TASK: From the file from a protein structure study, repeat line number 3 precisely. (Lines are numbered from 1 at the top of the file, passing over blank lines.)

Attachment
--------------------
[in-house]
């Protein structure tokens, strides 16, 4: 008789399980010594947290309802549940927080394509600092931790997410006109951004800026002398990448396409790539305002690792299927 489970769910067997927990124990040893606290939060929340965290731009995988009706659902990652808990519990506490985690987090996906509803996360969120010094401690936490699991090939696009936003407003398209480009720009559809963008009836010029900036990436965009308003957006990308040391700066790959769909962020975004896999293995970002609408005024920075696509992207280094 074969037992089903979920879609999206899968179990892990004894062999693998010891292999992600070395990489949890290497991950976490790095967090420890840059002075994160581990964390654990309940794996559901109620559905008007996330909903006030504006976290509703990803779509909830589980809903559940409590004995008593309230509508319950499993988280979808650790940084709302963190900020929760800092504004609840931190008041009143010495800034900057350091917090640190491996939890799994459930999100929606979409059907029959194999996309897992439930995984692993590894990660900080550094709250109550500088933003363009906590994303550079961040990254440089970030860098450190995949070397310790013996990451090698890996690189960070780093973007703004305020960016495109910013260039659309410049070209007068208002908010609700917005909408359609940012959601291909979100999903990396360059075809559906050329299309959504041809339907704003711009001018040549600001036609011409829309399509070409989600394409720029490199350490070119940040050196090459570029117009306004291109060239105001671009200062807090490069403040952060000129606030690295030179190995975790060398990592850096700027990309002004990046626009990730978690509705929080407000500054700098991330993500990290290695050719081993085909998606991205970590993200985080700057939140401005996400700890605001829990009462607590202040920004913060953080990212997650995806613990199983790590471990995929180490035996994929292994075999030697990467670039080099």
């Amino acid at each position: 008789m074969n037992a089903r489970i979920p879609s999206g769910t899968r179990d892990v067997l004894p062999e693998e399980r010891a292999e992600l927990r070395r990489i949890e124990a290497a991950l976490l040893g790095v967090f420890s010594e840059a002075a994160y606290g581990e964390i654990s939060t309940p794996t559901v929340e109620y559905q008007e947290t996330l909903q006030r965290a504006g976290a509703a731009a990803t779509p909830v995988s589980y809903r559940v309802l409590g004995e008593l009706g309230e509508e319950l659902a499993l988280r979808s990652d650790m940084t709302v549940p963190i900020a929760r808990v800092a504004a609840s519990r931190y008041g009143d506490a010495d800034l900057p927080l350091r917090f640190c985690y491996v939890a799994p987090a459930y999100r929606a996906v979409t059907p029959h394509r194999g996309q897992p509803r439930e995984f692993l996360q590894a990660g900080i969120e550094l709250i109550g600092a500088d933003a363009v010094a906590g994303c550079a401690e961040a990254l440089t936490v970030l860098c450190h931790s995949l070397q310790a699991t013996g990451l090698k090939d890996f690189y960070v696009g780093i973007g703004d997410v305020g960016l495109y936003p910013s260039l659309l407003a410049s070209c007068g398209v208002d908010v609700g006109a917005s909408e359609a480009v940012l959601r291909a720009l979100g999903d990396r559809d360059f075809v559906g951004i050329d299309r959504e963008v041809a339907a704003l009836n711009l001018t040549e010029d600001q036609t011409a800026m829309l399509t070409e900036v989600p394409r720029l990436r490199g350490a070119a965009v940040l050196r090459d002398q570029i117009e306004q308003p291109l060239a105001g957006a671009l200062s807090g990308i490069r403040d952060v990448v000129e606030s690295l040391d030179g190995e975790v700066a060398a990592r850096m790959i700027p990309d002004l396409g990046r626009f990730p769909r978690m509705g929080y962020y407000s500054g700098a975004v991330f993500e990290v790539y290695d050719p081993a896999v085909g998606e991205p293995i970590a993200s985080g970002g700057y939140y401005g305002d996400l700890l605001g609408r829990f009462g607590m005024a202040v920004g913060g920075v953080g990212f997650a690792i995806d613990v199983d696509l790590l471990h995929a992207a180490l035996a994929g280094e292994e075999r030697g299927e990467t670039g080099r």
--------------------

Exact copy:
């Amino acid at each position: 008789m074969n037992a089903r489970i979920p879609s999206g769910t899968r179990d892990v067997l004894p062999e693998e399980r010891a292999e992600l927990r070395r990489i949890e124990a290497a991950l976490l040893g790095v967090f420890s010594e840059a002075a994160y606290g581990e964390i654990s939060t309940p794996t559901v929340e109620y559905q008007e947290t996330l909903q006030r965290a504006g976290a509703a731009a990803t779509p909830v995988s589980y809903r559940v309802l409590g004995e008593l009706g309230e509508e319950l659902a499993l988280r979808s990652d650790m940084t709302v549940p963190i900020a929760r808990v800092a504004a609840s519990r931190y008041g009143d506490a010495d800034l900057p927080l350091r917090f640190c985690y491996v939890a799994p987090a459930y999100r929606a996906v979409t059907p029959h394509r194999g996309q897992p509803r439930e995984f692993l996360q590894a990660g900080i969120e550094l709250i109550g600092a500088d933003a363009v010094a906590g994303c550079a401690e961040a990254l440089t936490v970030l860098c450190h931790s995949l070397q310790a699991t013996g990451l090698k090939d890996f690189y960070v696009g780093i973007g703004d997410v305020g960016l495109y936003p910013s260039l659309l407003a410049s070209c007068g398209v208002d908010v609700g006109a917005s909408e359609a480009v940012l959601r291909a720009l979100g999903d990396r559809d360059f075809v559906g951004i050329d299309r959504e963008v041809a339907a704003l009836n711009l001018t040549e010029d600001q036609t011409a800026m829309l399509t070409e900036v989600p394409r720029l990436r490199g350490a070119a965009v940040l050196r090459d002398q570029i117009e306004q308003p291109l060239a105001g957006a671009l200062s807090g990308i490069r403040d952060v990448v000129e606030s690295l040391d030179g190995e975790v700066a060398a990592r850096m790959i700027p990309d002004l396409g990046r626009f990730p769909r978690m509705g929080y962020y407000s500054g700098a975004v991330f993500e990290v790539y290695d050719p081993a896999v085909g998606e991205p293995i970590a993200s985080g970002g700057y939140y401005g305002d996400l700890l605001g609408r829990f009462g607590m005024a202040v920004g913060g920075v953080g990212f997650a690792i995806d613990v199983d696509l790590l471990h995929a992207a180490l035996a994929g280094e292994e075999r030697g299927e990467t670039g080099r």